MADISON, Wis. — With UW sophomore Jack Skille, junior Kyle Klubertanz and senior Ross Carlson not suiting up because of injuries sustained in Friday’s game against North Dakota, it meant that the Badgers would be playing one of the top teams in the WCHA without their top eight scorers from last year’s championship team.
But Wisconsin still had its ninth-best scorer, and he made his presence known.
Senior Jake Dowell forced a North Dakota turnover in the Sioux zone and knocked in the rebound for the only goal of the night as the Badgers salvaged a split by beating the No. 5 Fighting Sioux, 1-0.
Eight minutes into the third period in a scoreless game, Dowell’s pressure and persistence paid off as he forced the puck away from UND defenseman Joe Finley. The puck went right to UW captain Andrew Joudrey, who fired an uncontested shot at goalie Philippe Lamoureux. Lamoureux was unable to contain the puck and a melee ensued. The ruckus ended with Dowell finishing what he started, knocking the puck in from just beyond the crease for the winning and only tally.
“We were looking to make a spark,” Dowell said. ‘What we were trying to do all game was try to keep our hits up, try to wear them down and cause a turnover. It just happened to be that time and Joudrey picked up the pick and I just trailed in.”
The Badgers, who felt like they were embarrassed in a season-opening loss the night before, talked all day about getting a fast start. Although the execution was lacking at times, the Badgers were fighting for loose pucks more, blocking more shots and delivering hard checks to the Sioux players.
“We responded tremendously [in the first],” Eaves said. “There was a lot of discussion about being one-stick length of our opponent. We didn’t finish plays last night and we did that tonight.”
The struggles still continued for the Badgers in the first period, however, with Wisconsin not registering a goal in the first 20 minutes for the fourth consecutive game and managing only three shots on Lamoureux — none of which could be qualified as quality attempts.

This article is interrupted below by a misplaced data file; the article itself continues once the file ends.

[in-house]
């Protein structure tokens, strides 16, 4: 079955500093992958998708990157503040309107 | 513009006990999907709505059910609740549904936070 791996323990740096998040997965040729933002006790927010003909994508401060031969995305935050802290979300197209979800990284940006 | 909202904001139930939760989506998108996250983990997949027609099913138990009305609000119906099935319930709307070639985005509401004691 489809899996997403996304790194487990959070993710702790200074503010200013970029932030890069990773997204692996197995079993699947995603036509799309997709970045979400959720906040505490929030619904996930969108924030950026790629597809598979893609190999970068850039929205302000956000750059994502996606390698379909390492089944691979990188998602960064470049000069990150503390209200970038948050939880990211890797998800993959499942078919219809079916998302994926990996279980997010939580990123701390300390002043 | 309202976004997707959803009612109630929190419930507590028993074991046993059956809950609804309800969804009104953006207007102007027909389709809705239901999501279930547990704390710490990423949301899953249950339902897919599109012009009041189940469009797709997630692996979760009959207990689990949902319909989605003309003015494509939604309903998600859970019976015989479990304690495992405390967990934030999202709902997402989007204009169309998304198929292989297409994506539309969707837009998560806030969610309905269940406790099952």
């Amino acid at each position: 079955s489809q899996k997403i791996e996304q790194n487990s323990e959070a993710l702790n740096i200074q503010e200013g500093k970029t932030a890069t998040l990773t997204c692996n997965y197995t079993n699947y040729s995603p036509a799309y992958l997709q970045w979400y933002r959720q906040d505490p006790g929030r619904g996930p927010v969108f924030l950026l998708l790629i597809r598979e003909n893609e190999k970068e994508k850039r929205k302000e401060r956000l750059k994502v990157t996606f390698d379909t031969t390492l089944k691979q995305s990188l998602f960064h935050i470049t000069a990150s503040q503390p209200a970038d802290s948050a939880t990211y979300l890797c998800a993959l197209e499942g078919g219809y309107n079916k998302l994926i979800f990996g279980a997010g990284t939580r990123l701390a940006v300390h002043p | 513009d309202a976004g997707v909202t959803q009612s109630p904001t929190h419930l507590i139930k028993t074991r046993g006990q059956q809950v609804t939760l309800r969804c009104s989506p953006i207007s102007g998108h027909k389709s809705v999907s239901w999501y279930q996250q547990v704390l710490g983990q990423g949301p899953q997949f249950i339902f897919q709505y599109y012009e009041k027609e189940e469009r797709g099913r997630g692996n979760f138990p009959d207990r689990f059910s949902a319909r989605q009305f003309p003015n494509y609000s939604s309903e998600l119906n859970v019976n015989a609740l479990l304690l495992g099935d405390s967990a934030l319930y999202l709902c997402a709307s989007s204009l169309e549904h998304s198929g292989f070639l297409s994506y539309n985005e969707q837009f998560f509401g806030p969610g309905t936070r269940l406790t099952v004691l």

Still, North Dakota didn’t take advantage, as the Sioux, much like the Badgers the night before, came out flat on their skates.
“They were a hungry team [in the first],” North Dakota assistant captain Erik Fabian said. “We came out flat and give them credit. They got a fast start and talked about the start all day today. We didn’t listen and they came out and made a push right away.”
North Dakota got its energy back in the second and thought it had drawn first blood. On a three-on-two break, sophomore T.J. Oshie drilled a shot from the left faceoff circled that nailed the right crossbar. Unfortunately for Oshie, he hit the bar straight on, causing the puck to bounce straight back to Elliott, who fell on it before it trickled across the goal line.
It was the closest all night the Sioux were to getting the puck past Elliott, who registered his 13th career shutout.
“Last night we got into [Elliott] and got into his face,” Fabian said. “We crashed the net really hard and tonight, we didn’t do that. We let him see every shot.”
Wisconsin head coach Mike Eaves thought the Badgers would be in dire straits without Elliott and his defensemen keeping Wisconsin close.
“He’s given us a chance,” Eaves said. “With the goaltending that we have and the veteran defense, [they] give us a chance to be competitive every game, even with the type of young lineup that we have. We played the exact game that we needed to play to give ourselves a chance to win.”
Wisconsin was behind the proverbial eight-ball before the game even started as Skille (right elbow), Klubertanz (lower body) and Carlson (right knee) did not suit up for the Badgers. That forced Wisconsin to suit up two more freshmen, making seven rookies on the ice for the Badgers.
With such a young team, Dowell knows that Wisconsin can ill afford to make sloppy mistakes against talented teams.
“We have guys that have the ability to make the highlight-reel goals,” Dowell said. “We lost two of those guys last year and two of them last night. Those plays aren’t as likely and are not going to happen as often. Our identity as a team is to be able to play hard and get pucks on net.”
Regardless, all of Wisconsin’s injury and rotation problems became a moot point when Dowell registered his third goal of the year. Ninth on the team in points last year, Dowell leads the Badgers in points this season.
Although that could be expected from the senior assistant captain, Eaves attributes Dowell’s play to taking on a bigger leadership role with the team and making the younger players follow his lead.
“Jack’s play tonight has been indicative on how he’s came back and played at a higher level all year,” Eaves said. “There’s something extra in his step and a purpose. He has done a nice job in not only taking his game to the next level, but his teammates as well.”